Overlaying text on images is a versatile and effective way in which to spotlight captions, names, copyright watermarks, and such. You can also overlay text over dynamic images (advertisement banners, coupons, greeting cards, business cards) in e-commerce-oriented emails.
This article explains the basics of FTP, peer-to-peer (P2P), and web-browser uploads, as well as Cloudinary’s automated upload capabilities that save time and improve workflows.
File uploads are cross-system data transfers. You can upload files in one of three ways:
In this article, you will learn:
Nowadays, users can and often upload various media files to social networks, websites, and messaging apps. Most of those media are images and videos, with a significant number being audio files. Subsequently, to create a thumbnail to depict an image, a site or app would crop and then resize it to scale. To depict a video, they would convert, crop, and resize a single frame from it as a thumbnail.
Knowledge is power. And if you allow your users to upload images, you also probably want to better understand what their images contain. Whether a photo is of a building, people, animals, celebrities, or a product, image processing and analysis can assist in further comprehension. The benefits of this knowledge can go beyond "merely" categorizing your content and making your image library searchable: drawing insights from user generated content can be very useful! What better way to learn more about your users than to analyze the images they upload and find out what they care about and then have the ability to display relevant content to them according to their interests or even match them with other users that share similar interests.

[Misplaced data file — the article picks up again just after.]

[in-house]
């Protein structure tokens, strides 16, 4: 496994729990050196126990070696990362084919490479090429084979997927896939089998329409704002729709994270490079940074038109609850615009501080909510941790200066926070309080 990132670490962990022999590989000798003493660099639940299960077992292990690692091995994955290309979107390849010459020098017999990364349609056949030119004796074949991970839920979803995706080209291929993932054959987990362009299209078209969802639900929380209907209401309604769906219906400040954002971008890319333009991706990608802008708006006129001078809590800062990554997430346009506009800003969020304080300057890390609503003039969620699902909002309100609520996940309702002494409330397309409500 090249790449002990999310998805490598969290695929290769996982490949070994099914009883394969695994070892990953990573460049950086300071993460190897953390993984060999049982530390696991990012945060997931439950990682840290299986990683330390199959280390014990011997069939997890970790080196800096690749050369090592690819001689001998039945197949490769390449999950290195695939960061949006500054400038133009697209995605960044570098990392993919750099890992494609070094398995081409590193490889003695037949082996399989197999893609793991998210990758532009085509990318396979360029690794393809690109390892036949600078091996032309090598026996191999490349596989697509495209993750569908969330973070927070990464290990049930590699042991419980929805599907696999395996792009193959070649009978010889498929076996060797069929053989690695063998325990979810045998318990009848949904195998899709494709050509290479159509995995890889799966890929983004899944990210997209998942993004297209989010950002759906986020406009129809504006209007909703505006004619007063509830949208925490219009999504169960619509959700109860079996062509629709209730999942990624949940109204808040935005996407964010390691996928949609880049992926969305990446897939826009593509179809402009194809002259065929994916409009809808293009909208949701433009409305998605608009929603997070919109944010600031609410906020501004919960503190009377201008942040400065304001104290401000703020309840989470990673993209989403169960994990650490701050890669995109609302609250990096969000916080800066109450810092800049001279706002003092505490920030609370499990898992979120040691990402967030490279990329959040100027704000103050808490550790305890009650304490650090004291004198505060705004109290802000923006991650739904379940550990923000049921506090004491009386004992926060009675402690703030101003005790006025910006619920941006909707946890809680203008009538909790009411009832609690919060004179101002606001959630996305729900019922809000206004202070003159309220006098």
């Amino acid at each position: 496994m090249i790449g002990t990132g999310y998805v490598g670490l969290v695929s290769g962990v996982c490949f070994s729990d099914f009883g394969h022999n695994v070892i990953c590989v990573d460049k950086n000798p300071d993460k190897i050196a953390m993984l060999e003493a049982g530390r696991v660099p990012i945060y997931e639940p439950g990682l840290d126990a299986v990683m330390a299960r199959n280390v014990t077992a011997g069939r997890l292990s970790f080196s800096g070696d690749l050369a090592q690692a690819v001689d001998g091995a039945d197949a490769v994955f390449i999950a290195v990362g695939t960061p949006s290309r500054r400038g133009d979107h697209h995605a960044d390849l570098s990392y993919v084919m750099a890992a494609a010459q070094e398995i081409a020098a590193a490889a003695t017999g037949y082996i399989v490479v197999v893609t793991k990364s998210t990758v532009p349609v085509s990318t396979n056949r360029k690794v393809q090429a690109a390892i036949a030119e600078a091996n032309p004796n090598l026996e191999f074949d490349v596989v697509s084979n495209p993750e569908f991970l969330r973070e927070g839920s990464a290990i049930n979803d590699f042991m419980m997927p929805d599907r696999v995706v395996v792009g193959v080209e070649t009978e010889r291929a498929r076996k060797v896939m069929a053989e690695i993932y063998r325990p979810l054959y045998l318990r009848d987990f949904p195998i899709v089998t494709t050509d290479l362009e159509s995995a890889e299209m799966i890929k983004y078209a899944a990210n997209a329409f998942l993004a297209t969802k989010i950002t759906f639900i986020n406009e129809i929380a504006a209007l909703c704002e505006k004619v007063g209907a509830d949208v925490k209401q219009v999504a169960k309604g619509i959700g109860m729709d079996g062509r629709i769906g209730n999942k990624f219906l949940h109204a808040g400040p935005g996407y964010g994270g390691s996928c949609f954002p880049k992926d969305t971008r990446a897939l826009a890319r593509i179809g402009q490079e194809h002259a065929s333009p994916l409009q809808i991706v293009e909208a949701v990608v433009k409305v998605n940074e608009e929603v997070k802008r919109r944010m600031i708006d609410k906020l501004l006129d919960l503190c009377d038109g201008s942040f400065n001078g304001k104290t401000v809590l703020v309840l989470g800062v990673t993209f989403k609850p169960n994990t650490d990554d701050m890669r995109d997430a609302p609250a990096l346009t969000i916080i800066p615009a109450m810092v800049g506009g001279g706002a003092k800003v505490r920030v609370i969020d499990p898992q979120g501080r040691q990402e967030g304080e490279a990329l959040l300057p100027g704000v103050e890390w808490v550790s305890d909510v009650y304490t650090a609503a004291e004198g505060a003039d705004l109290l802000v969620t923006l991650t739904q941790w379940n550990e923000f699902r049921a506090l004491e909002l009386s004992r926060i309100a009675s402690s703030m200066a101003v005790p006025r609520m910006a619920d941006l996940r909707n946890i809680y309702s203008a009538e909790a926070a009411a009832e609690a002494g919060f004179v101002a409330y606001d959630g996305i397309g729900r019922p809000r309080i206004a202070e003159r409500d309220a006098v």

Allowing your users to upload their own images to your website can increase user engagement, retention and monetization. However, allowing your users to upload any image they want to, may lead to some of your users uploading inappropriate images to your application. These images may offend other users or even cause your site to violate standards or regulations.
One of the main optimization challenges for website and mobile developers is how to display sufficiently high quality images to their visitors while minimizing the image file size. A smaller image file size can lead to faster load times, reduced bandwidth costs and an improved user experience. The problem is that reducing the file size too much may lead to a lower image quality and could harm visitor satisfaction. Delivering an optimized image with just the right balance between size and quality can be quite tricky.
One of the most important things to know about compressing image files is that a smaller file size comes at the cost of a lower image quality. How much lower, and whether low enough to make a difference visually, depends on the image. Compression can be very effective at reducing the size of the image, and besides lowering the costs of storage space and bandwidth, a reduced image size goes a long way to retaining your users’ attention with faster, smaller downloads.
The Rolling Stones claim, “You can’t always get what you want”.
And when your application needs to crop hundreds or thousands of images to specific sizes within a strictly defined UI design, that frustrating Rolling Stones phrase may be ringing in your ears.
But maybe it doesn’t have to.